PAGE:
Wednesday, 24 October 2012

Germany Demands Strict Oversight

Germany has demanded new guarantees from Greece in how it will implement its bailout obligations, according to a German finance ministry document dated October 20.

The proposed strictures, which include down payment of Greek monthly surpluses before eurozone assistance is disbursed, are a measure of how far Greek credibility has sunk in the eyes of some of the country's European partners.

The report was leaked to the Greek press by the socialist party, Pasok, which says it was sent to the Greek finance ministry by German Deputy Finance Minister Dr. Thomas Steffen. The German finance ministry has neither confirmed nor denied the contents of the paper.

According to Greek press versions of the leaked document, Greece would be called upon to meet the following preconditions: 

1. A designated account into which Greek bailout assistance is paid by the International Monetary Fund, the European Commission and the European Central Bank would come under the sole purview and control of the ECB.

2. On months when it met its tax revenue targets, Greece would advance the surplus to this account as its contribution to its own bailout (565mn euro are budgeted this year and 75mn next year). The implication is that Greece would not be able to transfer surpluses to cover deficits across the year, but would have to make adjustments on a monthly basis.

3. An external auditor, such as the European Commission, would have to approve any loan applications made by the Greek central government or even local governments. This means that Greece would not be able to refinance itself on the open market without the permission of its primary creditors.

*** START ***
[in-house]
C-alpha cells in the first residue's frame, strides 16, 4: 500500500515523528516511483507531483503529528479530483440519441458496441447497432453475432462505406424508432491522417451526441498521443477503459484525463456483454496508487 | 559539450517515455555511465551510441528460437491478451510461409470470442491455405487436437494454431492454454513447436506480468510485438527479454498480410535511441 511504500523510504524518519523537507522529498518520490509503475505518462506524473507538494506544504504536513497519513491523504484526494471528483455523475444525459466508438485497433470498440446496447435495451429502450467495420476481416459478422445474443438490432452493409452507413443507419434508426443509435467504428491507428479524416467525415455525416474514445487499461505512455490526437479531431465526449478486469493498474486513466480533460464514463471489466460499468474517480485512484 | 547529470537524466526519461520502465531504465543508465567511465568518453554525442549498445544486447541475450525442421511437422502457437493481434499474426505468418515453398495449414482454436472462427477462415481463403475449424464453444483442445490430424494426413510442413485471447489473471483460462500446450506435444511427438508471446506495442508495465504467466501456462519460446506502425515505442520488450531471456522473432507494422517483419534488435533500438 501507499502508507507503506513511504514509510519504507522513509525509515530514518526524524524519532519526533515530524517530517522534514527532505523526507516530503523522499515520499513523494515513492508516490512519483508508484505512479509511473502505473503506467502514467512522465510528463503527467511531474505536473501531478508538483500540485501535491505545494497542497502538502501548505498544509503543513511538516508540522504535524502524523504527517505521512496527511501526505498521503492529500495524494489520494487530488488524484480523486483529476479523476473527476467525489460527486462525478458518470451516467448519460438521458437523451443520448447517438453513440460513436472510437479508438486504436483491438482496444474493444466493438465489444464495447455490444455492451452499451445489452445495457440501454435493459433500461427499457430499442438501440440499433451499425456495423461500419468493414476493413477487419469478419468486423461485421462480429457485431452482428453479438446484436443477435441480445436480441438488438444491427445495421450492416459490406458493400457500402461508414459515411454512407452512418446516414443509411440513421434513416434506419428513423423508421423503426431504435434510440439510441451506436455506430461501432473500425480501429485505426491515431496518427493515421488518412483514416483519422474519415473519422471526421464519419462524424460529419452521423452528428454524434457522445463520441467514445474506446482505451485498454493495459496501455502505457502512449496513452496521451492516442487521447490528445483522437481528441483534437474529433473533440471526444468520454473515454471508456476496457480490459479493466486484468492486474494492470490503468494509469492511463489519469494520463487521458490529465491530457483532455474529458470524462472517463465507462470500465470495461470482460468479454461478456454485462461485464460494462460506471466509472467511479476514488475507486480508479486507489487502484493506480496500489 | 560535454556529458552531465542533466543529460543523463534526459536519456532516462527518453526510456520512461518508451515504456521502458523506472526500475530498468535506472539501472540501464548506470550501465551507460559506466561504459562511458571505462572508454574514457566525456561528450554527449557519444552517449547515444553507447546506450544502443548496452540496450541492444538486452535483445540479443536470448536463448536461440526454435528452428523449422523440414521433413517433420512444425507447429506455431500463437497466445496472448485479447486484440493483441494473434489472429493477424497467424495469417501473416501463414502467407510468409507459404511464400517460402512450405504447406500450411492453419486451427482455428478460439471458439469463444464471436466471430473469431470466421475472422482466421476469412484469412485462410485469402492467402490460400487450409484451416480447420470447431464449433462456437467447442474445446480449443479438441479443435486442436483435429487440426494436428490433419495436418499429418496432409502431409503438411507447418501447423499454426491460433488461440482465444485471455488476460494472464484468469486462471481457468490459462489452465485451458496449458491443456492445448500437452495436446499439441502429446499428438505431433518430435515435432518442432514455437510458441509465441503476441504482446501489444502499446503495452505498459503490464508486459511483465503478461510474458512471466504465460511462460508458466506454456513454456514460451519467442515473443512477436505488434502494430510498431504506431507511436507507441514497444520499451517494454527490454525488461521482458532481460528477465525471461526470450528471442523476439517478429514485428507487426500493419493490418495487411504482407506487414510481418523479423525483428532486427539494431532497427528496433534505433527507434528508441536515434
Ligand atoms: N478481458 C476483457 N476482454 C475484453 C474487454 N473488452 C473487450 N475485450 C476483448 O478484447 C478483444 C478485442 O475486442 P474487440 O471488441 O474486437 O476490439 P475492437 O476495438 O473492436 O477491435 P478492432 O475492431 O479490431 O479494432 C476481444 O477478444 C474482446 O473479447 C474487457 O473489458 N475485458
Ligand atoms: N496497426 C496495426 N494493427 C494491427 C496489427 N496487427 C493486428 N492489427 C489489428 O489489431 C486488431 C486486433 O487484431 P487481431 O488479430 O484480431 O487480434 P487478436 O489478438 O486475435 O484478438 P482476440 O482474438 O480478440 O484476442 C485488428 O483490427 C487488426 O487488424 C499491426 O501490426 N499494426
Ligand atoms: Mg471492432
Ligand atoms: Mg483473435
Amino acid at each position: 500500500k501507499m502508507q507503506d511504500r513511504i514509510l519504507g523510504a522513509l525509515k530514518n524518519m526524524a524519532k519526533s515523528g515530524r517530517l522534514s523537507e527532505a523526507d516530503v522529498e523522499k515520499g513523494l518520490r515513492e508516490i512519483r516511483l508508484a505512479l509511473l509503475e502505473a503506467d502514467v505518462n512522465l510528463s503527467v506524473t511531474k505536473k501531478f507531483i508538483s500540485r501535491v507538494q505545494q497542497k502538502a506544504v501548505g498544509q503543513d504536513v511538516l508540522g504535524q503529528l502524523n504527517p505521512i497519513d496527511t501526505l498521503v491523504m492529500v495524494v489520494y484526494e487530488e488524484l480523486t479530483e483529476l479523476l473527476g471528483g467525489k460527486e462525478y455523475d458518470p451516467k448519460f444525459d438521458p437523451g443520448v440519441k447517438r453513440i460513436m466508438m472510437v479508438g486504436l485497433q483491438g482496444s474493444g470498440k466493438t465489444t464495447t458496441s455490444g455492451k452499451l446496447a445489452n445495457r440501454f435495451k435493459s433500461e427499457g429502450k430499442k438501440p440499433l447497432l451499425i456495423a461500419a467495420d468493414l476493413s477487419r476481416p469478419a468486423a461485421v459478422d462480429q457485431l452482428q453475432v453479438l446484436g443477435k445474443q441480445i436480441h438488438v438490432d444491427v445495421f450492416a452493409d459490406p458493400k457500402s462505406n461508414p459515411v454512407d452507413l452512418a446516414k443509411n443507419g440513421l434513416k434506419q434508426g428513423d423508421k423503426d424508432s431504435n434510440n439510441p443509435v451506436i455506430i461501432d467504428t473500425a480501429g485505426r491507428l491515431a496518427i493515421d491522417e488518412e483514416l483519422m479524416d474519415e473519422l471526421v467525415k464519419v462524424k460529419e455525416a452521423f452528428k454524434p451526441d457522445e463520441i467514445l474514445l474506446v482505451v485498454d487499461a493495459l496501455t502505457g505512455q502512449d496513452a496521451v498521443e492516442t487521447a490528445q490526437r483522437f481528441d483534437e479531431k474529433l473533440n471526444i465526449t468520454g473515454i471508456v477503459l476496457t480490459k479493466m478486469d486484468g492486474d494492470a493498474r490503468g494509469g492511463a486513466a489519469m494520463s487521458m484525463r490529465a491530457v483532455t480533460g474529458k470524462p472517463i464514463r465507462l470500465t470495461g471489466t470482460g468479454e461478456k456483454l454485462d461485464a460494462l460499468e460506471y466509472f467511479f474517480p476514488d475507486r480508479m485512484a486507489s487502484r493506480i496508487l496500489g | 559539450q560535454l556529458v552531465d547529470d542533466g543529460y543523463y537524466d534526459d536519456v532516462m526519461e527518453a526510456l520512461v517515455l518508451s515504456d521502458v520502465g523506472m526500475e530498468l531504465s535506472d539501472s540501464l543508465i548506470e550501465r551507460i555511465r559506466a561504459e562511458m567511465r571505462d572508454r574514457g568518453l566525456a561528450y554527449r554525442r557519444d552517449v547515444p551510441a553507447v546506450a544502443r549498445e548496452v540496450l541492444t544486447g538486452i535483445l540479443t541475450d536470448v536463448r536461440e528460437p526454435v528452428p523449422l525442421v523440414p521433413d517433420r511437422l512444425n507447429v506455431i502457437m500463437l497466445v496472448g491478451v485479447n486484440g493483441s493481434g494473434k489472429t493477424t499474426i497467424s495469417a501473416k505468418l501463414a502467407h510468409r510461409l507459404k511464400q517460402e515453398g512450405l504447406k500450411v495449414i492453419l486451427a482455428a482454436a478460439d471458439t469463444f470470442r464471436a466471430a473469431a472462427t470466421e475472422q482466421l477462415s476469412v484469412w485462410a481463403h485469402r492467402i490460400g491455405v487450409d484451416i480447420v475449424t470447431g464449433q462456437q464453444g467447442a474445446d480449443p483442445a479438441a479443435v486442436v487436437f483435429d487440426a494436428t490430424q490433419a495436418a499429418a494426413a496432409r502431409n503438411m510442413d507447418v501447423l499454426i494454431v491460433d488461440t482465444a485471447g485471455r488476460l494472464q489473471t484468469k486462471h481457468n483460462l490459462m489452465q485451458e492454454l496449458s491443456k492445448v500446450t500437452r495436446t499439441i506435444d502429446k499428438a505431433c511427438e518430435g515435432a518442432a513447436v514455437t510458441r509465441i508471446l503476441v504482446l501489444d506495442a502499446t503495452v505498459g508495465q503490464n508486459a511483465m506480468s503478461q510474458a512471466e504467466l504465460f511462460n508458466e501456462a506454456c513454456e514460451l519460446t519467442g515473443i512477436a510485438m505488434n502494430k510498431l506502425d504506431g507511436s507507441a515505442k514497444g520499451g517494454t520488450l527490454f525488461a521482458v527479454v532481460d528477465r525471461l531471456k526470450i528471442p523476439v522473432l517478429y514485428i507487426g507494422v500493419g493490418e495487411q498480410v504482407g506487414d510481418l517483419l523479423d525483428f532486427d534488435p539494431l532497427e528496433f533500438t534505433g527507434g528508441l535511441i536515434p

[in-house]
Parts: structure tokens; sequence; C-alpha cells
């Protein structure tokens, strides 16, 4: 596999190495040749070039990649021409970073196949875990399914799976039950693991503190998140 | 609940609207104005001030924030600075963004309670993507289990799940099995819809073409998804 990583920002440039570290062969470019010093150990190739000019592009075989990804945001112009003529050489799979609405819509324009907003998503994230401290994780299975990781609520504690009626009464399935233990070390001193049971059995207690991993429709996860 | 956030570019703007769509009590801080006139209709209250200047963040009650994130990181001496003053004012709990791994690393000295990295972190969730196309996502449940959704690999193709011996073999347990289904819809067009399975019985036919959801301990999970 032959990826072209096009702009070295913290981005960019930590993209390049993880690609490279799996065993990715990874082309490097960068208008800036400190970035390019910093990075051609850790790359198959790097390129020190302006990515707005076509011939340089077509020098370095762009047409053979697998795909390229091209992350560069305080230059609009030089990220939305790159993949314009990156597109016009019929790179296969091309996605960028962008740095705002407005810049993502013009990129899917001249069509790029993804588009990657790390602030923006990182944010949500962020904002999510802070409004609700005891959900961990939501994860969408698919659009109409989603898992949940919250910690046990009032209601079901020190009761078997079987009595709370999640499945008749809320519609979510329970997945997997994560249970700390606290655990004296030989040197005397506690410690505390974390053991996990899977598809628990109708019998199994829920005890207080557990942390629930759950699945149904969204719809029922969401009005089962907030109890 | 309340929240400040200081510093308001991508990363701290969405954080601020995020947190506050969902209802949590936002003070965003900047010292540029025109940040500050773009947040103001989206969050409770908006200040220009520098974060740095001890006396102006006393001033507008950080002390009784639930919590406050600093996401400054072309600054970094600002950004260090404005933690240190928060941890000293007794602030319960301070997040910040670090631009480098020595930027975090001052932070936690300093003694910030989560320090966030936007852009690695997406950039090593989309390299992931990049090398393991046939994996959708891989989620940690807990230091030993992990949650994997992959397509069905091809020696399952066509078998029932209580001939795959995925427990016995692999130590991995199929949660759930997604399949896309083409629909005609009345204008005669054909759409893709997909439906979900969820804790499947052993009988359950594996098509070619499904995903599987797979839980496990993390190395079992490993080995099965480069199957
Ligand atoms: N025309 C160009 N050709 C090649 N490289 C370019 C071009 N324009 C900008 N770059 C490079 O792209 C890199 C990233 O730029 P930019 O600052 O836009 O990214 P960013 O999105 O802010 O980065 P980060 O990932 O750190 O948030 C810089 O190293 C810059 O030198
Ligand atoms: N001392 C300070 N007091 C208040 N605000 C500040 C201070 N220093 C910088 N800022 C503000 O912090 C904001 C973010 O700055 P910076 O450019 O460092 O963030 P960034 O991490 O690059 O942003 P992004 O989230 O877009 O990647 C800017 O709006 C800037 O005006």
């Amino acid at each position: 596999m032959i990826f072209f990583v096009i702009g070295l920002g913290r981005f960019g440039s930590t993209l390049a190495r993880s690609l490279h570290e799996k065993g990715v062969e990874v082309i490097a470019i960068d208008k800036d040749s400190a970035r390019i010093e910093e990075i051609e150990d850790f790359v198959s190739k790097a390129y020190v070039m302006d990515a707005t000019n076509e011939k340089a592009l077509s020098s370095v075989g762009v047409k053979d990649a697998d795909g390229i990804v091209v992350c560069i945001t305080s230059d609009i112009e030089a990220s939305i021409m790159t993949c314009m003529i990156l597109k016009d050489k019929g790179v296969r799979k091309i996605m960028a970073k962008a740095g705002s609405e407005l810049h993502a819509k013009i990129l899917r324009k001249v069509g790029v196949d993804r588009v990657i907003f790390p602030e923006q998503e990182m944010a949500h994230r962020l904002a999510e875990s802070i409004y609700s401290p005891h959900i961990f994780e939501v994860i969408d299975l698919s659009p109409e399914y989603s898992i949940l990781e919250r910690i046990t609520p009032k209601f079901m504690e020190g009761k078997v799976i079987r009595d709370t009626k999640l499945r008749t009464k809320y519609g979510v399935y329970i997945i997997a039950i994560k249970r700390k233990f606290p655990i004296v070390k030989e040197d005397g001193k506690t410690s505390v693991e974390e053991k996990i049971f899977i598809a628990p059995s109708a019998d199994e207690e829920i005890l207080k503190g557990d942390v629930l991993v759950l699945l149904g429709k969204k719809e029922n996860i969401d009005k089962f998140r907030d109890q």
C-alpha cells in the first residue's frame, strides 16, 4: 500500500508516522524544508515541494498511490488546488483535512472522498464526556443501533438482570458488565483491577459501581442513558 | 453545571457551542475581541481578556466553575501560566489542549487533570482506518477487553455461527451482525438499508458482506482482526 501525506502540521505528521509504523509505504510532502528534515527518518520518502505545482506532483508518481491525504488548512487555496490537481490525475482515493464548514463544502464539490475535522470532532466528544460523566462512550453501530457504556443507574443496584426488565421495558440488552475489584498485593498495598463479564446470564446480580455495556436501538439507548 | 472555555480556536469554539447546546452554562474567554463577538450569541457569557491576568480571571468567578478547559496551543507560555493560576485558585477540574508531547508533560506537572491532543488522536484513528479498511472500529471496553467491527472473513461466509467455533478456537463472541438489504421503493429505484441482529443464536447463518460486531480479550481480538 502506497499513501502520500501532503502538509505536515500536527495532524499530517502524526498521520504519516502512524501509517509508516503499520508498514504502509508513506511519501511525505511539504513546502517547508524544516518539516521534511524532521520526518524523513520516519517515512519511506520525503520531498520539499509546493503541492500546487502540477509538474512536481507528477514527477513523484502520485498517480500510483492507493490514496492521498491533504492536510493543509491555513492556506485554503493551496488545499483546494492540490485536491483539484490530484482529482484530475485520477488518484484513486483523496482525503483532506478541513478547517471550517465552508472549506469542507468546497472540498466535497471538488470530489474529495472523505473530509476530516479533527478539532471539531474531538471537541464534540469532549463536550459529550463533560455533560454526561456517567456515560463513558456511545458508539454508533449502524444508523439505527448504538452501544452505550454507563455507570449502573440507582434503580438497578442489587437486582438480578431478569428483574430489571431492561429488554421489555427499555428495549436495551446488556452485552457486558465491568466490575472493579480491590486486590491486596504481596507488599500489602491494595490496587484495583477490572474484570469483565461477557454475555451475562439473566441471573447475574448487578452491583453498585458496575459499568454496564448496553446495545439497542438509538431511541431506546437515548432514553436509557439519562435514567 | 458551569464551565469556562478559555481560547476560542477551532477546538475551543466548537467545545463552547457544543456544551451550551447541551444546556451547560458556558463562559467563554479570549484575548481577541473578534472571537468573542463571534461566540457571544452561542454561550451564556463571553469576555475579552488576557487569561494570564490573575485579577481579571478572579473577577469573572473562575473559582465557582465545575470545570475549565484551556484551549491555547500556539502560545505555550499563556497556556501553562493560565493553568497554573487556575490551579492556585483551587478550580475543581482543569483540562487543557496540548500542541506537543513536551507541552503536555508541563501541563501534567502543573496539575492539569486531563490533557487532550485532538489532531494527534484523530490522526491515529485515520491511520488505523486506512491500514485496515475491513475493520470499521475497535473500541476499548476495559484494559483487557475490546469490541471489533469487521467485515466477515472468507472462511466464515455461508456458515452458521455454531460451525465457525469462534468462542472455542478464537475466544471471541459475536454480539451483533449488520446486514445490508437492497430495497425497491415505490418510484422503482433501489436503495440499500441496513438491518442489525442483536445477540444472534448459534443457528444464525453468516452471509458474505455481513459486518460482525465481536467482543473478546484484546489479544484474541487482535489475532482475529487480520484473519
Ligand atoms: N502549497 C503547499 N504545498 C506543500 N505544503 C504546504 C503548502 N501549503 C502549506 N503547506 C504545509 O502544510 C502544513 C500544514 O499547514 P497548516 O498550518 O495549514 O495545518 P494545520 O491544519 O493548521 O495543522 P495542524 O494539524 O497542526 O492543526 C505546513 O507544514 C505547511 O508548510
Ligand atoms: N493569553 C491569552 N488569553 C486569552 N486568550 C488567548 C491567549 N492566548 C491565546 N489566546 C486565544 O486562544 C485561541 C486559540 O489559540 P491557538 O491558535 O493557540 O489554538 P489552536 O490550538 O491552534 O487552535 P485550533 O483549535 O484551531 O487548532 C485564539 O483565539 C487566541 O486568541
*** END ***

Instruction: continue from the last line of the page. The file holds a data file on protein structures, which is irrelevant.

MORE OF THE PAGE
4. A new team of inspectors would be deployed across the Greek government to oversee implementation of Greece's bailout obligations. This is the return of a German proposal brought forward in 2011, after it became apparent that Greece was off track, causing an outcry at the time. To his credit, Horst Reichenbach, the leader of the European Commission's Task Force, already deployed in Greek ministries to provide technical assistance in an ongoing administrative overhaul, refused to double up as an enforcer at the time.

The alleged proposals would be unlikely to pass muster in the European Commission and IMF, let alone Greek public opinion. But they are an indication of some of the most austere ideas floating around in northern European capitals about how to make the Greeks accountable for the billions they are borrowing. The trouble with them is that they would barely be enforceable in the private sector, let alone in a sovereign state. One therefore wonders why such documents are circulated to Greek political parties, where they can only do damage to the European cause if leaked.

The leaked ideas also underline a growing transformation in the European Union. The EU was founded as a consensual decision making body of equal and independent sovereigns. Mutual respect is vital for such a system to function. The eurozone debt crisis has undermined that value system. Greece's blatant abuse of EU trust over the years is laid bare. The country has taken handouts without implementing directives, leaving its economy uncompetitive. The bad faith is now being reciprocated with the effective demotion and humiliation of Greece, which compound its material punishment. It is precisely this combination of insult and injury, however, that is eroding the country's Europeanist political parties and sending voters to political extremes. 

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